Review: Phoebe's Diary

Phoebe's Diary

by Phoebe Wahl

Little, Brown Books for Young Readers, 2023

Category: Young Adult
Reviewer: Sylvie Shaffer

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Drawn (literally, on many pages) from her actual teen diaries, Phoebe’s Diary depicts in illustrated journal-entries — equal parts cottagecore-cozy and cringe-inducingly honest — a year or so in the life of white, Jewish, teenage Phoebe in 2006 Bellingham, Washington.

Phoebe navigates school (she’s mostly homeschooled and only takes electives at the local high school), crushes, and friendships with her tight-knit crew of drama-kid friends, and falls into horny, teenage love. Eventually, after some character-establishing family vacationing and unrequited crushes, much of the book is devoted to documenting her first relationship with fellow drama-kid (and fellow Jew!), hunky Sam Goldman. In addition to exploring her budding sexuality and her identity as both an artist and a patron of the arts, the journal chronicles teen Phoebe’s vulnerable and joyful rants and questionings about vintage fashion, indie music, friendship and family drama. Along the way, Phoebe attends Shabbat dinners and synagogue services with Sam’s family, lights Chanukah candles with her family (who also celebrate Christmas a few pages later) and sings at two Passover Seders, cohosting one.

Wahl’s renderings in both text and illustration of Jewish identity are noteworthy in that while there’s SO MUCH angst in these pages, even in moments where she acknowledges insecurities around her Jewish identity, such as when attending synagogue services with Sam’s family, “which was cool but also made me feel silly and not like a real Jew because I didn’t know all the prayers...” (p.286) these feelings are portrayed with the same emotional weight as her longing for skinny jeans that fit her fat body. Neither Wahl’s Jewish practice nor her body shape are presented as problematic or things she wishes to change, simply parts of who she is and how she moves through the world. Her body isn’t the problem; rather, the fashion industry is. Her self-reflection about not knowing the prayers isn’t a call to change that about herself; it’s just observation without judgment. Besides, it pales next to her gaffe of snacking on communion wafers when she accompanies a Catholic pal to church on the next page. Ooops.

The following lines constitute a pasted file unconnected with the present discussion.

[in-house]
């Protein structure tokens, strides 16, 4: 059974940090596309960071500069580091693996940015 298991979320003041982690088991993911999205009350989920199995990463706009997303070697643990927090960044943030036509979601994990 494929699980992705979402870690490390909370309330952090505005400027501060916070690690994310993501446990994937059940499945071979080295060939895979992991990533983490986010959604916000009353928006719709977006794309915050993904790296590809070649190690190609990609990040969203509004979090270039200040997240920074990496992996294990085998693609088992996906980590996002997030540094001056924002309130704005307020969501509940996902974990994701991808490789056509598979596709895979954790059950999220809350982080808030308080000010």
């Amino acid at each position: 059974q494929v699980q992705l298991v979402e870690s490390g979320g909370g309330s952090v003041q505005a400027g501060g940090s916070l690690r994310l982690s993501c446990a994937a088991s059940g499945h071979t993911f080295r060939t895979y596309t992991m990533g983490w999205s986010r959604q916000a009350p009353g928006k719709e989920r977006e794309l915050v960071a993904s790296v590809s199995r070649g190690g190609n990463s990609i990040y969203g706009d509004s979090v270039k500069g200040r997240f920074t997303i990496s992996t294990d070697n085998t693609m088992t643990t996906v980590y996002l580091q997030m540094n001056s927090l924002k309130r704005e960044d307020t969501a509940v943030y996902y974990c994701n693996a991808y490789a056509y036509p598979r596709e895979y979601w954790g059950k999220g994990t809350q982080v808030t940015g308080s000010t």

So is the book a contender for the Sydney Taylor Book Award? I’m not sure, given the proportionally small amount of Jewish content, especially in a year with so many terrific competing titles in the YA space. While ultimately it’ll be up to the Real Committee to determine, my feeling is that the thrust of the plot (although to be clear, there’s not so much *plot* here as there are *vibes*) centers Phoebe's identity formation around her romantic and sexual awakening, as well as her self-actualization as an artist. While the author’s/character’s Judaism is a throughline of the book in that there’s space allotted to it — especially in the artwork!— those moments simply highlight one facet of her identity, much like her love for indie rock and vintage clothing, which also allocated significant space.

While it remains to be seen whether Phoebe's Diary will garner a Sydney Taylor Book Award medal, I do sincerely believe it should earn a Notable citation. It IS undeniably notable that Phoebe’s Diary, unlike many (most?) of the Jewish historical fiction YA books published:
  • Is set in the 21st century in the American Pacific Northwest (rather than the 19th or 20th century in Europe or the Lower East Side)
  • Contains zero references to the Shoah or pogroms
  • Presents Jewish life and experiences not under threat of antisemitism
  • Centers a romance between two Jewish teens while highlighting the diversity and range of Jewish religious practices even within a small community
  • Is illustrated gorgeously in a way that enriches the story, characters, setting, and tone of the novel, despite not being a graphic novel
  • Affirms Jewish experience and identity for Jewish readers and also effectively normalizes Jewish life for non-Jewish readers.
Phoebe, if you’re reading this, PLEASE publish more Jewish content! 
Select illustrations from Phoebe's Diary

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Reviewer Sylvie Shaffer is the preK-8 librarian at the Capitol Hill Day School in Washington, DC and holds dual masters degrees in Library Science and Children's Literature from Simmons University. Sylvie served on AJL's 2019 and 2020 Sydney Taylor Book Awards also on ALSC's 2018 Geisel Committee. You can find her online at